A proactive media furthers a system that is visible and answerable to the public. The heightened media interest in official statistics has grown with the expansion of both print and visual media besides social media in recent years. This healthy media interest is encouraging.
One sure way of eliminating any bias towards releasing or withholding of any specific official statistics or reports is to have pre-announced data release dates and strictly adhering to these dates. This is the case with the release of key national indicators like GDP, IIP, CPI, WPI, trade data, etc. However, in many cases like survey reports, no such release dates are announced. This provides an opportunity for the ruling regime to decide on the release or withholding of reports or data.
Legislation guaranteeing the independence of statistical agencies is another way of safeguarding the independence of official statistics. Such legislation has been recommended by the UN to member countries. Efforts to legislate the establishment of a statutory statistical commission have not borne fruit in our country. The government’s reluctance to part with its control of statistical information by creating statutory bodies is easily understood, given the impact, such information can have. Here the stature of the head of statistical services — in this case the position of the chief statistician — becomes very important for the professional leadership and integrity it can provide to the system. This is a necessary but not sufficient condition for the independence and autonomy of official statistics. It is seen from experience that in most similarly-placed independent authorities, the government of the day has always a dominant say in the decisions.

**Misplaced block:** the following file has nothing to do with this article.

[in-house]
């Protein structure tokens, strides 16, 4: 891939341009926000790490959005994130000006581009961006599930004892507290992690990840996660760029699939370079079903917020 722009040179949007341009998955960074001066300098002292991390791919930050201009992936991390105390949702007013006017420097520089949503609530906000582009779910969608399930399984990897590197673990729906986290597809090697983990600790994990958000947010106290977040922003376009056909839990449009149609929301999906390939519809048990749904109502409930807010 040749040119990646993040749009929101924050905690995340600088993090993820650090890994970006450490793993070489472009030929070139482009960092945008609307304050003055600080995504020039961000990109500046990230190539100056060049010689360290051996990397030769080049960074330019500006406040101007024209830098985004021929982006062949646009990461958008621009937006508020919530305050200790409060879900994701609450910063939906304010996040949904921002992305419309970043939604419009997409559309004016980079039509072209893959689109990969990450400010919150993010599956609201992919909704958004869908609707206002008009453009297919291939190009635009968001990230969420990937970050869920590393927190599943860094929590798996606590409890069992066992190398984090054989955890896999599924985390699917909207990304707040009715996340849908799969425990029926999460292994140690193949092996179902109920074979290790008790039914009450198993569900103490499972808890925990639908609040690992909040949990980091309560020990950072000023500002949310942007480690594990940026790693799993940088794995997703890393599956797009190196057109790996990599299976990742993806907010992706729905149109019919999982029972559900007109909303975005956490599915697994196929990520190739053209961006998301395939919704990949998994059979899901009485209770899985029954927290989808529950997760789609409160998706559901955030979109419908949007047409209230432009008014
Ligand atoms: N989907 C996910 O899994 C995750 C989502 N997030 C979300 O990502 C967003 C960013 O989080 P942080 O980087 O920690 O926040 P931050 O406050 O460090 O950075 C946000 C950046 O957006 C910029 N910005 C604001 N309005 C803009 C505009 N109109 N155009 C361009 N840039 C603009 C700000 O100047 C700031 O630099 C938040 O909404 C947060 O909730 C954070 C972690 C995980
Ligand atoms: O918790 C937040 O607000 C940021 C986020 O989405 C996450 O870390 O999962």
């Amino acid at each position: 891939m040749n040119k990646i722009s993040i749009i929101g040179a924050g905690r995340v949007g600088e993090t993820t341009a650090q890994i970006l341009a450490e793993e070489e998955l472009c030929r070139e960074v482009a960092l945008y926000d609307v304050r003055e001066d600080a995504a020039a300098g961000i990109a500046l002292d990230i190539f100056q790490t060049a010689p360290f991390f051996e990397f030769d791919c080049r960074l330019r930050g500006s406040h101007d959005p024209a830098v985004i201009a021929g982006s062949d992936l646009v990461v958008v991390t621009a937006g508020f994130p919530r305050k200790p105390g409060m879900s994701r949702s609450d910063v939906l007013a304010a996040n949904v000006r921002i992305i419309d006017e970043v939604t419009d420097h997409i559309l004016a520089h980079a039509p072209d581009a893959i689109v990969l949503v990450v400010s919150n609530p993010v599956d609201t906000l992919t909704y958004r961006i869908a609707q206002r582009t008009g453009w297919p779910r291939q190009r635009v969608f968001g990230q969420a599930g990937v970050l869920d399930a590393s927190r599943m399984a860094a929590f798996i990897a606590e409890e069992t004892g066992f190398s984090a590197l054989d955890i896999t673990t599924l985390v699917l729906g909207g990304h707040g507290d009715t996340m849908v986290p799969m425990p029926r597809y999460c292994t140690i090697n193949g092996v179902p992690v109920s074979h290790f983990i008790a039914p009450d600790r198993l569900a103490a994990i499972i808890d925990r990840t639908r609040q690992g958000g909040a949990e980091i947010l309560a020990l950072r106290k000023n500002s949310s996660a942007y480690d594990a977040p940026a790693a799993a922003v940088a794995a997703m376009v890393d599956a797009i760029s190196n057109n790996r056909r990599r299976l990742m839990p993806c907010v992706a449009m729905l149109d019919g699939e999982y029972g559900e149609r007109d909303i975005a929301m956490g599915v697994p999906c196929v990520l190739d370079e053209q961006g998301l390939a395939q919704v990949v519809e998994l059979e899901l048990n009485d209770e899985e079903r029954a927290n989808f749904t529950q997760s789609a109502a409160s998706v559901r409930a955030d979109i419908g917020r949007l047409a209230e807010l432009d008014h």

Reliance on independently-conducted censuses and surveys to validate or question statistics produced by administrative authorities from their records have been part of the Indian system. Census and surveys are generally transparent exercises using widely-accepted concepts and definitions involving non-governmental experts in their design. Administrative records are not usually available for public scrutiny and the statistics compiled from them do not have the same technical rigour. Very little is known about the point of data generation and the manner in which the instructions are understood or followed at the primary level. Many times, small changes in the procedures or coverage affect the comparability of such data. Where the data are used to assess the achievements of targets assigned to the implementing entities, it is possible that such data gets compromised. The strong tradition of independent statistical surveys and censuses has helped provide alternative narratives in the Indian context.
The pillars on which the statistical system in India stand are very strong and can withstand efforts to tilt it in any direction. The public and media interest in the current discussions on the autonomy of Indian official statistics is a very encouraging development.
(The writer is former head of the National Statistical Commission)